Although it is clearly the case that personal data can be – and indeed is – deliberately used for nefarious purposes, I think there’s a parallel danger that we increasingly tend to believe that just because something is based on numerical calculations it somehow must be “scientific”. In reality, any attempt to extract information from quantitative data relies on assumptions. if those assumptions are wrong, then you get garbage out no matter what you put in. Some applications of “data science” – those that don’t recognize these limitations – are in fact extremely unscientific.

I mentioned in discussions on Friday that there is a considerable push in astrophysics and cosmology for open science, by which I mean that not only are the published results openly accessible, but all the data and analysis algorithms are published too. Not all branches of science work this way, and we’re very far indeed from a society that applies such standards to the use of personal data.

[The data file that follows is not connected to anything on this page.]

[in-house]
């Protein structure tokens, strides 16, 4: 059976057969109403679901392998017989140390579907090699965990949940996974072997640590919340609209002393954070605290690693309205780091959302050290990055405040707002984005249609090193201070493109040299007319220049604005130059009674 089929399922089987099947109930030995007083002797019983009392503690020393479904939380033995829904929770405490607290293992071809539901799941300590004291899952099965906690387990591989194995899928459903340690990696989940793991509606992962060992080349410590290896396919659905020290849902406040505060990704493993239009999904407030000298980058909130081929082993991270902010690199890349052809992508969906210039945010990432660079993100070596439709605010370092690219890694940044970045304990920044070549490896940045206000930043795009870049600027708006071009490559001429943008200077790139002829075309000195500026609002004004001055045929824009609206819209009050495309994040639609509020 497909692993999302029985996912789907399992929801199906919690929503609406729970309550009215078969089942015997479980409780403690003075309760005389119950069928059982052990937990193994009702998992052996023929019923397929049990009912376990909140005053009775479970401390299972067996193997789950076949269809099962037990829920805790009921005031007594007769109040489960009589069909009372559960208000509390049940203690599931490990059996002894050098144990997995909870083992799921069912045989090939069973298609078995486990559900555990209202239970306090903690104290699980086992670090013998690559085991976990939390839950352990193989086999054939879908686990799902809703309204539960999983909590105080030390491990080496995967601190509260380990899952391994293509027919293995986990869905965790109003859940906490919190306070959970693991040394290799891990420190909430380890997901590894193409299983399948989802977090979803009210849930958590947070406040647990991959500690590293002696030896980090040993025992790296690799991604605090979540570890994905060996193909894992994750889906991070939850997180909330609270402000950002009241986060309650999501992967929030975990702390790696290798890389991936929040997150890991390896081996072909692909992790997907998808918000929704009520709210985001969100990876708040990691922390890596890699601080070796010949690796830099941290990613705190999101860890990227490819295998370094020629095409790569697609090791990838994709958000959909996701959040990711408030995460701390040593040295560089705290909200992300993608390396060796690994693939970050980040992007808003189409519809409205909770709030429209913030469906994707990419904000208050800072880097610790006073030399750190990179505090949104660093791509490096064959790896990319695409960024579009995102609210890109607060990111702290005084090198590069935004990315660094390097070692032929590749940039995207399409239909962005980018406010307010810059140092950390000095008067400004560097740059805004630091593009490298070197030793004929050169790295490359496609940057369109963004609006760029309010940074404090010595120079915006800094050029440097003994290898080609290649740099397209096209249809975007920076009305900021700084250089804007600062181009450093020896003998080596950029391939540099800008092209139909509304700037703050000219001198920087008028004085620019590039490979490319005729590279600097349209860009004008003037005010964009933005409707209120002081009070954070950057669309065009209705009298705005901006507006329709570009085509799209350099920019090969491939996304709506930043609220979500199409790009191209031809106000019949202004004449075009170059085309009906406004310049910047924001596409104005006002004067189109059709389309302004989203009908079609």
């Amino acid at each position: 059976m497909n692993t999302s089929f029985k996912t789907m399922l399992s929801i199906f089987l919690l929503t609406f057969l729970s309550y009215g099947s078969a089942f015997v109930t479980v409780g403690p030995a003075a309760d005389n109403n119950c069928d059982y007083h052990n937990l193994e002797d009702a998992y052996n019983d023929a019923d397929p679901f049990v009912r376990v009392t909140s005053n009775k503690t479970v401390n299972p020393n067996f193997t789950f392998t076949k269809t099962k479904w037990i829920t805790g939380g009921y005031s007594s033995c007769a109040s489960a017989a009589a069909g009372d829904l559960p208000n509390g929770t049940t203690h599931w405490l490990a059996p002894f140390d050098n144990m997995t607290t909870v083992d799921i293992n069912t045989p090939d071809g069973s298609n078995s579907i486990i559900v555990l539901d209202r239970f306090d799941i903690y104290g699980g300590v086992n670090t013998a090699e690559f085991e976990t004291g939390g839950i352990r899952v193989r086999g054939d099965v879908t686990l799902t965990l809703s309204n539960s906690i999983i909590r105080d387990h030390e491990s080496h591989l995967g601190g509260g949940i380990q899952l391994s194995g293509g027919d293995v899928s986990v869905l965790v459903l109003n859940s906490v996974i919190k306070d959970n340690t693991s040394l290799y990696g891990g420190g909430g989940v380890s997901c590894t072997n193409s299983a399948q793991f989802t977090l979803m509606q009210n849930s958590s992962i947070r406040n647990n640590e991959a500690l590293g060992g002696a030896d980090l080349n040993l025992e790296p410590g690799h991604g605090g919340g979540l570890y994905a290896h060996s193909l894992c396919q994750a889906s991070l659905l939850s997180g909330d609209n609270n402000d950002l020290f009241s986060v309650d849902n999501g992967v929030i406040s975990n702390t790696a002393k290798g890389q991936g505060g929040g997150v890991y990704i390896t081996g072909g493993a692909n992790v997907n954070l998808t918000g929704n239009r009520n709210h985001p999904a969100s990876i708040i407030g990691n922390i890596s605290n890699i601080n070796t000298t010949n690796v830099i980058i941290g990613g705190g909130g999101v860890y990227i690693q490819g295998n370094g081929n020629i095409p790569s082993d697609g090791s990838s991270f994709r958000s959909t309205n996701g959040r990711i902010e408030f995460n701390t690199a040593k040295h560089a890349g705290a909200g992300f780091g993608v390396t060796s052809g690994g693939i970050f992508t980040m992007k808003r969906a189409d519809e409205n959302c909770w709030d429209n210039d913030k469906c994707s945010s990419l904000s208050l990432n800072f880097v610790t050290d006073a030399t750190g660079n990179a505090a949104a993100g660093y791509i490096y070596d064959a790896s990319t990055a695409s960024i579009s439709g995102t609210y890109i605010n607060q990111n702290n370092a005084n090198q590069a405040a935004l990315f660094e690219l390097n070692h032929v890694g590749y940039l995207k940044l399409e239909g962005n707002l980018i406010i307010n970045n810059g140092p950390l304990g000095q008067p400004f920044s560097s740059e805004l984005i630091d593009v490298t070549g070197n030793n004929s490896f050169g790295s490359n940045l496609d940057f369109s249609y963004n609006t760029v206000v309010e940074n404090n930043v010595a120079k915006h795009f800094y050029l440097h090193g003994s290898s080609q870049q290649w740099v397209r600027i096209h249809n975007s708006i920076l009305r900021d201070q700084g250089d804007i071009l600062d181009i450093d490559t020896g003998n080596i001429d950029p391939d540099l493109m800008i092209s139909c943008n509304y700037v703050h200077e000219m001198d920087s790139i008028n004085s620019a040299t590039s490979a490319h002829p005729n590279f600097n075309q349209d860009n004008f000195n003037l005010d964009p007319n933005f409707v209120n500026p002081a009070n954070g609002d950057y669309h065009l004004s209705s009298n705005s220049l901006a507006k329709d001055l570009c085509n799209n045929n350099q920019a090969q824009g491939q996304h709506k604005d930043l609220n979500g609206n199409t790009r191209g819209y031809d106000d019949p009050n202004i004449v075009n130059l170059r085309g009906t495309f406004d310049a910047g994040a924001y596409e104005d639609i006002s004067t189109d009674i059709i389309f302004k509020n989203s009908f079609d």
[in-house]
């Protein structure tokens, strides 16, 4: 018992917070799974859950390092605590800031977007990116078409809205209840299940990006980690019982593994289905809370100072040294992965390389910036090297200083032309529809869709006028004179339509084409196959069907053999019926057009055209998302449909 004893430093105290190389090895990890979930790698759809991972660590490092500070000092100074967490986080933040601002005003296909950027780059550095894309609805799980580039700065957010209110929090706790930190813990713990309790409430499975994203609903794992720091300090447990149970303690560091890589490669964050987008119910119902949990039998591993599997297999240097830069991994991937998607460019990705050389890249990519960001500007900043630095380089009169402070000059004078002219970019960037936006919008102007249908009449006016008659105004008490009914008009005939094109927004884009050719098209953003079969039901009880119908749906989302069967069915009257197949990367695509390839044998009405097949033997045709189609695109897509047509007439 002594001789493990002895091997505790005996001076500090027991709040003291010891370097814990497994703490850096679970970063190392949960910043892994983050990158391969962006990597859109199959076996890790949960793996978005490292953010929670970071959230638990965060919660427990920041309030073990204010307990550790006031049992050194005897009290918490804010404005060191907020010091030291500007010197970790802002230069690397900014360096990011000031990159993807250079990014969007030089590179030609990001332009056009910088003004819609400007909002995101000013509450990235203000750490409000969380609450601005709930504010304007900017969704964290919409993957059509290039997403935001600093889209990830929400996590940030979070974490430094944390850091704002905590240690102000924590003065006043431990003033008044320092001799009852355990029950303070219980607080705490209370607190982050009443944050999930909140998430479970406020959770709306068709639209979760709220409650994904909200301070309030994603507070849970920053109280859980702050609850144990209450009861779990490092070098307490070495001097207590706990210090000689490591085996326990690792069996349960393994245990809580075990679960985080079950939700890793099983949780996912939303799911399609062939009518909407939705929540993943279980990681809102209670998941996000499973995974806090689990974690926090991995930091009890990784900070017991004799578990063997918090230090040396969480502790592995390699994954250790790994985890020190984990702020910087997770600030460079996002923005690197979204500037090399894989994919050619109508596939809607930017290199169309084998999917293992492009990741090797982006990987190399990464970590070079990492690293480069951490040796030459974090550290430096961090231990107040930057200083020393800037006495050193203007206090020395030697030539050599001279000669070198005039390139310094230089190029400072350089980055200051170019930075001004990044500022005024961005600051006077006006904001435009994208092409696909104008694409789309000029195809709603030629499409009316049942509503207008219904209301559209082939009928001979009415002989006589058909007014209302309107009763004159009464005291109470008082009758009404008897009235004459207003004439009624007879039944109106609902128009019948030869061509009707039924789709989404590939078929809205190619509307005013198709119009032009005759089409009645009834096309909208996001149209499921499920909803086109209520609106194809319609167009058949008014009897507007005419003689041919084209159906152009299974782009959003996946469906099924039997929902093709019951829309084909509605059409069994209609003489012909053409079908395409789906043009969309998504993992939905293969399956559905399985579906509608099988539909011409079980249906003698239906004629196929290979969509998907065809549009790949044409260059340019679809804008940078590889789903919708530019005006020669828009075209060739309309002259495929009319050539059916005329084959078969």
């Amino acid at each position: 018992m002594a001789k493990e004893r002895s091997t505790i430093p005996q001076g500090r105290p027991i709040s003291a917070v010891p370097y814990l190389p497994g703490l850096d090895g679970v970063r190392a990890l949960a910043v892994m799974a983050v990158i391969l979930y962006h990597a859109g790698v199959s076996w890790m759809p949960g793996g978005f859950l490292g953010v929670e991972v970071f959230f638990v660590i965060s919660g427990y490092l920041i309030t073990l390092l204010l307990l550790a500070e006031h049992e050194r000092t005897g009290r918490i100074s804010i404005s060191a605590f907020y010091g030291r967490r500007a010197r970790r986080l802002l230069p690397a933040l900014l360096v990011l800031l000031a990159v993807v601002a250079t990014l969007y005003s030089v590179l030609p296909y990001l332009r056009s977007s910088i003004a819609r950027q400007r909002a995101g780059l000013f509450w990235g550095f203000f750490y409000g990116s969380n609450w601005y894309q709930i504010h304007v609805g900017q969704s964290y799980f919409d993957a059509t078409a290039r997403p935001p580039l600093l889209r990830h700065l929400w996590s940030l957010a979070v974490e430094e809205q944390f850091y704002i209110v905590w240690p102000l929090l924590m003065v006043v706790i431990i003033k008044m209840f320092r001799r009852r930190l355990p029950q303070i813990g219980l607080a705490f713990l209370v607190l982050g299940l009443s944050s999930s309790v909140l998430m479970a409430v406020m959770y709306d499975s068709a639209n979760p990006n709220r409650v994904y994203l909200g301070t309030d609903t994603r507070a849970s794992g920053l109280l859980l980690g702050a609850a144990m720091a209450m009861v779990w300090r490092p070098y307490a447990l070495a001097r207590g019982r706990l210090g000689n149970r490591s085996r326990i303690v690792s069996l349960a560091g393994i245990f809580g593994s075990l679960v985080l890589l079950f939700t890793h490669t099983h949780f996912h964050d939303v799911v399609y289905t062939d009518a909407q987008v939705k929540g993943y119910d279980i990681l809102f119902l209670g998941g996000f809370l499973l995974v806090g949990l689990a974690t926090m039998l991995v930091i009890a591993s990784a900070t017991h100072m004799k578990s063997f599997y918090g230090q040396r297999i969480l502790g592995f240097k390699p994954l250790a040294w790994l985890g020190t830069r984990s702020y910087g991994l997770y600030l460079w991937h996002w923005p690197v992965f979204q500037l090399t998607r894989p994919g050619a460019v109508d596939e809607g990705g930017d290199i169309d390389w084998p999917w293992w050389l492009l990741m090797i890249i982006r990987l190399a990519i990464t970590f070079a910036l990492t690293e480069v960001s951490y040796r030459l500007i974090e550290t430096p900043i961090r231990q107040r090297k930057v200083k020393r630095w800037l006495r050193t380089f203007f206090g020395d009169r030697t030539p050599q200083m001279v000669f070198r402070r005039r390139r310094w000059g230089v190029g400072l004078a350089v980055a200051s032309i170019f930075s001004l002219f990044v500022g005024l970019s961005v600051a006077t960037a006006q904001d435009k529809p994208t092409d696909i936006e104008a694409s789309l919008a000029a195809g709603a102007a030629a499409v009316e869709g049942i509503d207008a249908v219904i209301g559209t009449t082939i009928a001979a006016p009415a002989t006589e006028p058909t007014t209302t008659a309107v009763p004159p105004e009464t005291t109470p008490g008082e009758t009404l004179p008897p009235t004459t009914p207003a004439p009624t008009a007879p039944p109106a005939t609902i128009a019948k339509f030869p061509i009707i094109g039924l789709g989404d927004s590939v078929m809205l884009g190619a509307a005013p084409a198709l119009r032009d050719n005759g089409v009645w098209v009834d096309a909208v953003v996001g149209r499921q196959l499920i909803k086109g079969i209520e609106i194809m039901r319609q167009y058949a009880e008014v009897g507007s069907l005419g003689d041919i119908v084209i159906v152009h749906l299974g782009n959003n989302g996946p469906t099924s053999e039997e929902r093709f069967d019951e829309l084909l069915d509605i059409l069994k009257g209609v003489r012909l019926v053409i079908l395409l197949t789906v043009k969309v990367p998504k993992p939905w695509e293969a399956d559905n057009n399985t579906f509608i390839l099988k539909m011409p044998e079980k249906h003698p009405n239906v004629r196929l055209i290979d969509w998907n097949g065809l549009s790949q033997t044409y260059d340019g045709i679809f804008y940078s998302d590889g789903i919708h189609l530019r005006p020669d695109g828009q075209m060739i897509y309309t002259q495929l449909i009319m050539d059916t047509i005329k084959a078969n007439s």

Anyway, after the day’s discussion we adjourned to the School of Journalism, Media and Cultural Studies for a set of more formal presentations. The Head of School, Professor Stuart Allan introduced this session with some quotes from a book called Science for the Citizen, written by Lancelot Hogben in 1938. I haven’t read the book, but it looks fascinating and prescient. I have just ordered it and look forward to reading it. You can get the full-text free online here.

Here is the first paragraph of Chapter 1: